There are a number of interlocking reasons why women are more vulnerable than men to HIV/AIDS, which include female physiology, women’s lack of power to negotiate sexual relationships with male partners, especially in marriage, and the gendered nature of poverty, with poor women particularly vulnerable (Walker, 2002: 7). Inequities in gender run parallel to inequities in income and assets. Thus women are vulnerable not only to HIV/AIDS infection but also to the economic impact of HIV/AIDS. This is often a result of the gendered power relations evident in rural households (Waterhouse and Vifjhuizen, 2001)[7], which can leave women prone to the infection of HIV. With increasing economic insecurity women become vulnerable to sexual harassment and exploitation at and beyond the workplace, and to trading in sexual activities to secure income for household needs (Loewenson and Whiteside, 1997).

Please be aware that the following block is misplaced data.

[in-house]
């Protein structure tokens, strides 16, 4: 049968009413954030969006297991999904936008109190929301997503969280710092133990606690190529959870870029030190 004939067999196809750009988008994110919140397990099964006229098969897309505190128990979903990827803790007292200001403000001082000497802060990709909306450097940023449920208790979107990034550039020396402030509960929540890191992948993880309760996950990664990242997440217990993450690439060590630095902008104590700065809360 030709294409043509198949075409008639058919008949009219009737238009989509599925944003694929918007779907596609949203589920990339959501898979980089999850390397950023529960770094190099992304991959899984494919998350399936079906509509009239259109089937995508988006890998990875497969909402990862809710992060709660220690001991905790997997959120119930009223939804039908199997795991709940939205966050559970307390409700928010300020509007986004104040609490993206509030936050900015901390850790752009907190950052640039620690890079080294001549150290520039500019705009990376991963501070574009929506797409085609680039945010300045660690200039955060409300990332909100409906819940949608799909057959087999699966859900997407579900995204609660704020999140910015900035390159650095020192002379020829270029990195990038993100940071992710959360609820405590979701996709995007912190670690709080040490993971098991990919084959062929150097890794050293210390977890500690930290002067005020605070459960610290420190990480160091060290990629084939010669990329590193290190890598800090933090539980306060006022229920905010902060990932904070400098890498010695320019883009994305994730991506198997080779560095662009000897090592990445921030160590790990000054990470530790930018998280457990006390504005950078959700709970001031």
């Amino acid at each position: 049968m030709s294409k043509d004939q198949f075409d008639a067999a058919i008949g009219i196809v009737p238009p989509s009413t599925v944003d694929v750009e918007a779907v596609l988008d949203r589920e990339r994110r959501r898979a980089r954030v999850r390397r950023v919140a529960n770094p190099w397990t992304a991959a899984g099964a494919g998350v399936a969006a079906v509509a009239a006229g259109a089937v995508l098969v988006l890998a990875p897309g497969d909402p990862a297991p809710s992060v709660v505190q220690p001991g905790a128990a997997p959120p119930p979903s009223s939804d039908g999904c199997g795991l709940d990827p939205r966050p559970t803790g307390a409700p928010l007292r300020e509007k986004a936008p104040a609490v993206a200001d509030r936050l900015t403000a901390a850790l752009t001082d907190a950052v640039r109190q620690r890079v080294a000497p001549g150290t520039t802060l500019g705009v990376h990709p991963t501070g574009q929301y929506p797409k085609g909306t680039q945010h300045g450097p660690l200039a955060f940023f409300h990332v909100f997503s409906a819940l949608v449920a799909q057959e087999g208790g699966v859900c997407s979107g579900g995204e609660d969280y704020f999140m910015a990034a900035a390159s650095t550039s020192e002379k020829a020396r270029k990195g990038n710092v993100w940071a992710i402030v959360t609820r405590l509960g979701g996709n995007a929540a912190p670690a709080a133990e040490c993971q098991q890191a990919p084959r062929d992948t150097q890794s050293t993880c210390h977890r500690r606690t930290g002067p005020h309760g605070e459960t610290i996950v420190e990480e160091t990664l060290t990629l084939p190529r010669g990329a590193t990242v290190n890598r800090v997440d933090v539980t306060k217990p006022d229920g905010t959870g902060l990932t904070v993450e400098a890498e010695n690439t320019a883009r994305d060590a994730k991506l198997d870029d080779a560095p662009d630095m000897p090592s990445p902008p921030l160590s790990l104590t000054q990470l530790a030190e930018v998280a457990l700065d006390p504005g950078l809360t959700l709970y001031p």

As a result, women have experienced the greatest losses and burdens associated with economic and political crises and shocks (Collins and Rau, 2001: 19) with particularly severe impact from HIV/AIDS. The epidemic exacerbates social, economic and cultural inequalities (economic need, lack of employment opportunities, poor access to education, health and information), which define women’s status in society (IFAD, 2001: 10). Collins and Rau have considered a number of the linkages between gender inequalities and HIV/AIDS (2001: 21):